During the common envelope (CE) phase, a giant star in a binary system overflows its Roche lobe and unstable mass transfer leads to a spiral-in of the companion, resulting in a close binary system or in a merger of the stellar cores. Dynamo processes during the CE phase have been proposed as a mechanism to generate magnetic fields that are important for forming magnetic white dwarfs (MWDs) and for shaping planetary nebulae. Here, we present the first magnetohydrodynamics simulations of the dynamical spiral-in during a CE phase. We find that magnetic fields are strongly amplified in the accretion stream around the 1 solar mass companion as it spirals into the envelope of a 2 solar mass RG. This leads to field strengths of 10 to 100 kG throughout the envelope after 120 d. The magnetic field amplification is consistent with being driven by the magnetorotational instability. The field strengths reached in our simulation make the magnetic field interesting for diagnostic purposes, but they are dynamically irrelevant. They are also too small to explain the formation of the highest fields found in MWDs, but may be relevant for luminous red novae, and detecting magnetic fields in these events would support the scenario as proposed here.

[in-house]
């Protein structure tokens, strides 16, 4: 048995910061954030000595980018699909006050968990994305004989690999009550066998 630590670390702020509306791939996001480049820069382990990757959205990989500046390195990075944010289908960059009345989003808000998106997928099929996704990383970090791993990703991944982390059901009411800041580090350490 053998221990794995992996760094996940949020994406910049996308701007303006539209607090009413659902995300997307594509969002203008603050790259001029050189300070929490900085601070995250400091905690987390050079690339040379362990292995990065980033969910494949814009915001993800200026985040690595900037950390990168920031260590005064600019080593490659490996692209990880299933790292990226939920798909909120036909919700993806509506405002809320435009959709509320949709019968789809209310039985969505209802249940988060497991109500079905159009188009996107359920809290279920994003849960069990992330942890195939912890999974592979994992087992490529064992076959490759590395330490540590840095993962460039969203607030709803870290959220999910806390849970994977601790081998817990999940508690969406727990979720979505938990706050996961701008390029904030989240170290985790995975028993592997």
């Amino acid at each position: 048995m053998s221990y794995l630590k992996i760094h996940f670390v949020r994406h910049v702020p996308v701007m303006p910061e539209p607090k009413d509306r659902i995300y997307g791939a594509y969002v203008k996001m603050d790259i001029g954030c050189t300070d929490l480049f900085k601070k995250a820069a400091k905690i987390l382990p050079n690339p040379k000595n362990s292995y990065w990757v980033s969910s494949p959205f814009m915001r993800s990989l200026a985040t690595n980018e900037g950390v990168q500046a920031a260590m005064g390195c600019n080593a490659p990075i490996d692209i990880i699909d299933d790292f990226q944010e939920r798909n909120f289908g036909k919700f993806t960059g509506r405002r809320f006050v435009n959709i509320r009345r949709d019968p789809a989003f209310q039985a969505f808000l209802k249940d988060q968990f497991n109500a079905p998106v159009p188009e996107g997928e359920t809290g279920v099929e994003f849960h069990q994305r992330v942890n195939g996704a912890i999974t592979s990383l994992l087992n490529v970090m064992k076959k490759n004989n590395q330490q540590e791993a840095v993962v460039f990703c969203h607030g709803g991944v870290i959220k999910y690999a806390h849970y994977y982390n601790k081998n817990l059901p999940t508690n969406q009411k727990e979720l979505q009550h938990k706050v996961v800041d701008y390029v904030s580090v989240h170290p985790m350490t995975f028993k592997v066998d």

Ohlmann, S. T., Röpke, F. K., Pakmor, R., Springel, V., & Müller, E. (2016):
Magnetic Field Amplification During the Common Envelope Phase,
Monthly Notices of the Royal Astronomical Society, 462, L121, [ADS]
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